Mark Pemberton summarised the key learnings from the case studies as follows:
Key learnings on Aggregate Exposure: Some tools are available (PACEM, Creme Care & Cosmetics) for cosmetics and personal care products for example. These require robust data sets (habits, practices, product co-use, chemicals composition and presence probabilities). For some domains, such as household care products, the available data are limited. Approaches are required to indicate when higher tier aggregate assessments might be a priority (information on relative contributions of different sources). Evaluations of total consumer exposure from biomonitoring studies indicate that exposure estimates from higher tier assessments are closer to reality, whereas lower tiers are overly conservative. Model verification with real-life data on a representative range of chemicals would assist to promote use/acceptance of exposure model predictions.
Opportunities for Data Acquisition: How do we determine priorities setting for data acquisition and development? How do we acquire better information on typical concentrations or ranges of a chemical in specific domains? Can we develop representative “default” exposure profiles for product types (concentration, frequency of use etc.)? Can we conduct a sensitivity analysis to determine which exposure data will contribute greatest to refining a risk assessment, in order to prioritise where data acquisition will be of most benefit?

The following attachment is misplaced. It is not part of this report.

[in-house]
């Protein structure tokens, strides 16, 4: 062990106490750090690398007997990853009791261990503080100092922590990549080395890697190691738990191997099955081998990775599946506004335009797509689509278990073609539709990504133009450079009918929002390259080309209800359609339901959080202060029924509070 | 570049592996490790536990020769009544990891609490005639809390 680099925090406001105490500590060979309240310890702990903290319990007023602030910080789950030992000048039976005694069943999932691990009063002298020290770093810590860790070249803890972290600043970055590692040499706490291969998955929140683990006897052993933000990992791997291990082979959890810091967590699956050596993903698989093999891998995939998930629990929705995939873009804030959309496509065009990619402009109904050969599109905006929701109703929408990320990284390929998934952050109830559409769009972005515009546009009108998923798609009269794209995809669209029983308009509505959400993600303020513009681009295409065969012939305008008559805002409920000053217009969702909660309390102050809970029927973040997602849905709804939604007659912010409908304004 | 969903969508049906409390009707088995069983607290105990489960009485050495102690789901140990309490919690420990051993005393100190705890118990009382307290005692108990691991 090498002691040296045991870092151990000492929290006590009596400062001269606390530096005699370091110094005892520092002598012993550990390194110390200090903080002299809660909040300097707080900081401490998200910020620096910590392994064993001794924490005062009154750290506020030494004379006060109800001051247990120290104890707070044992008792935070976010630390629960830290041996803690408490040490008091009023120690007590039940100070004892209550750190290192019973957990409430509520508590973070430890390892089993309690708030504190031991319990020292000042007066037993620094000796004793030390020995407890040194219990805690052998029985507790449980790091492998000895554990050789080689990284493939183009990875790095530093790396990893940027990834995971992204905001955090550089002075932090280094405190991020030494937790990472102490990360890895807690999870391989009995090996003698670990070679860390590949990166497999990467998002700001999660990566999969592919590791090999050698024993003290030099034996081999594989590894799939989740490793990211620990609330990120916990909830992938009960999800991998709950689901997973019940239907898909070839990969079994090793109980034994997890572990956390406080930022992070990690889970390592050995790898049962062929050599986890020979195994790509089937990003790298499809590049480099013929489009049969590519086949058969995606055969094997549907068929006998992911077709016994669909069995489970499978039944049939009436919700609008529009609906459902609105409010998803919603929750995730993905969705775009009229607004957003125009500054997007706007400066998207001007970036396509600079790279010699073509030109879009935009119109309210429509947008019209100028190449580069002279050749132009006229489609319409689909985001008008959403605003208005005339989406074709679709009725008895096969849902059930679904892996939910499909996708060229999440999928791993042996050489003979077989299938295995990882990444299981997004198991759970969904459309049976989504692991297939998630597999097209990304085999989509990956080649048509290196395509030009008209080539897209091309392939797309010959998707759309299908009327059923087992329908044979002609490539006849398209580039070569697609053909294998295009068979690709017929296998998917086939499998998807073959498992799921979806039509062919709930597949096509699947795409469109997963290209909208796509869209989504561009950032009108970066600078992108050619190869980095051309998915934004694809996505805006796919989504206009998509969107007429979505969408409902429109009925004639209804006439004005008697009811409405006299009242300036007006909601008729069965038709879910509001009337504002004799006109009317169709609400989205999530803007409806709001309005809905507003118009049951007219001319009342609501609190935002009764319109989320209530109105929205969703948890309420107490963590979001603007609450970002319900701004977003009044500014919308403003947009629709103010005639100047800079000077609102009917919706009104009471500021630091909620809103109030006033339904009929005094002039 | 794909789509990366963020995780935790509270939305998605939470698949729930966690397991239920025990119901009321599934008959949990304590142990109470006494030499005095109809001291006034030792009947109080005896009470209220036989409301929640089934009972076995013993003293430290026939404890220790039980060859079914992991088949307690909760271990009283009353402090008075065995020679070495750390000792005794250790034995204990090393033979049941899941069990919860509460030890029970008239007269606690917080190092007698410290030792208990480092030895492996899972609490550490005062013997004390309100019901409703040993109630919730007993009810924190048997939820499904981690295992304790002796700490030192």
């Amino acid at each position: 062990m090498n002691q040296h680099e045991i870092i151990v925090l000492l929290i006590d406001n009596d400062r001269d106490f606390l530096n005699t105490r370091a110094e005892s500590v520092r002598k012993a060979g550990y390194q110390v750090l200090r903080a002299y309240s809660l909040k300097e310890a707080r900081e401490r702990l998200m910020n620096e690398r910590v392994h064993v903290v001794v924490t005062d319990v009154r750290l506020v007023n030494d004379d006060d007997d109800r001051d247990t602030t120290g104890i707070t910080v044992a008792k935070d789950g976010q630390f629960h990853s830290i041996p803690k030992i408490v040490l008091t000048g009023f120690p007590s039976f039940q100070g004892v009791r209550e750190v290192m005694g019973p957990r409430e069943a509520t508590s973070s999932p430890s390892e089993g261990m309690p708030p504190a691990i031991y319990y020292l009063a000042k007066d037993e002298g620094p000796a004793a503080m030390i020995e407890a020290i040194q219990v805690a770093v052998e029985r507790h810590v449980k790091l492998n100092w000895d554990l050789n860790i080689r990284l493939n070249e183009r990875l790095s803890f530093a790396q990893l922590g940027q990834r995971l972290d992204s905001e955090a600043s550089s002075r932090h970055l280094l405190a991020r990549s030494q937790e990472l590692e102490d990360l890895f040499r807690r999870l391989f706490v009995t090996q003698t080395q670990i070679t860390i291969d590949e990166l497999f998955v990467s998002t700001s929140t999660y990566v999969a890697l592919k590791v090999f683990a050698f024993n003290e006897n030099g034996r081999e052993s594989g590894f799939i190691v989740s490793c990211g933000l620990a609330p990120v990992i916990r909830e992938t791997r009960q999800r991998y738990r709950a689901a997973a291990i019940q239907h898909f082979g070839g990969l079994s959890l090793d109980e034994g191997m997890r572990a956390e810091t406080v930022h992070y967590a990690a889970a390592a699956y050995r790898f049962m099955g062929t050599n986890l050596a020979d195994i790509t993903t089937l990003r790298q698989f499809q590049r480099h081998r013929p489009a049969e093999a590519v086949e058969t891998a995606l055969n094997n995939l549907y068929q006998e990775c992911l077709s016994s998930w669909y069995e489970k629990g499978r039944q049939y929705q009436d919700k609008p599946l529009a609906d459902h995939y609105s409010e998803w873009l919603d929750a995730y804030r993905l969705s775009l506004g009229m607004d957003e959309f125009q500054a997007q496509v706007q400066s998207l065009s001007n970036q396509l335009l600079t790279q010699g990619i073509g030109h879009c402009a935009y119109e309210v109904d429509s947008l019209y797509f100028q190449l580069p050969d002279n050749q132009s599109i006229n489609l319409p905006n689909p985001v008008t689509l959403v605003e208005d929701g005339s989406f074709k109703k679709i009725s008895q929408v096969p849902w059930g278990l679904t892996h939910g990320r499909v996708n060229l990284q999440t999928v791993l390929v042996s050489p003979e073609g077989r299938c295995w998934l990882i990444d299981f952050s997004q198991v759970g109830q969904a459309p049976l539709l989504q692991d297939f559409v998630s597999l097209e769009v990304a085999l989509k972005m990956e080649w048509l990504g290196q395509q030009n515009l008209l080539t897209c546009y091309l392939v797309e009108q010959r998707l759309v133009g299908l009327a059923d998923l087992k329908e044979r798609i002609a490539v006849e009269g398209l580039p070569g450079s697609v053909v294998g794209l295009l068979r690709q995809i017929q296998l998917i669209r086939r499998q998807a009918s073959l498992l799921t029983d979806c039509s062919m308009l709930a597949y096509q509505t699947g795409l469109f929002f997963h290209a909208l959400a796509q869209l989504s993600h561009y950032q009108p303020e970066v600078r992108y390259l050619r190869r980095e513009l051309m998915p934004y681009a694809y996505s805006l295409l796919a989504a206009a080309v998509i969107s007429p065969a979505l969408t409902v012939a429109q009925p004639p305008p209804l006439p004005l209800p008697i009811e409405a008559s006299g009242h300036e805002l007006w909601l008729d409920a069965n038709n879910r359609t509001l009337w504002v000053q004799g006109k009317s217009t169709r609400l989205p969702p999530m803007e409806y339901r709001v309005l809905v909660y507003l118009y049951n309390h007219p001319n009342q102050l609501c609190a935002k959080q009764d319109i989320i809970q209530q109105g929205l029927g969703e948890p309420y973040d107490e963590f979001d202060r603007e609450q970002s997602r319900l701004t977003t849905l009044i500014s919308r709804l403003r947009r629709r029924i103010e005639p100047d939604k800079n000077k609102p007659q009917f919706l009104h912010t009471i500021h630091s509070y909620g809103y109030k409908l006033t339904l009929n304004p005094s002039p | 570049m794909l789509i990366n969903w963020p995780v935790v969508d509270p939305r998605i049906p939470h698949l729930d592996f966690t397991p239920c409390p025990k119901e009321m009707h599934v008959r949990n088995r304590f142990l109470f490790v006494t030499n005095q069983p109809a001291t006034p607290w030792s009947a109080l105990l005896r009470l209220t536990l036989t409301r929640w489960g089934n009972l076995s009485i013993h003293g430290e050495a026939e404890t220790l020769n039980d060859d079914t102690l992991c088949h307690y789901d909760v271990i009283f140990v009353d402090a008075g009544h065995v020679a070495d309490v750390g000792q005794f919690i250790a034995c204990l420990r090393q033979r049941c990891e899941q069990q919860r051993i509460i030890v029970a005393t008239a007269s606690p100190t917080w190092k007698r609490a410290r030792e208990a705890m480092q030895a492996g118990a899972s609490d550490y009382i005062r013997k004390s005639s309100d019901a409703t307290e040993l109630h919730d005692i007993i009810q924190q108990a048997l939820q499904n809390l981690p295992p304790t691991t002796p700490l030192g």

Opportunities for Aggregate Exposure: How do we combine exposure from different domains to better reflect real life exposures i.e. establishing an exposure matrix? The following may be useful to take into account: presence probabilities (proportion of products in a category that contain the chemical); co-exposure to a given chemical from different product types with different profiles of use (consumer preferences, brand loyalty); total exposure (exposure from food, water, consumer products, environment); chemical synergies?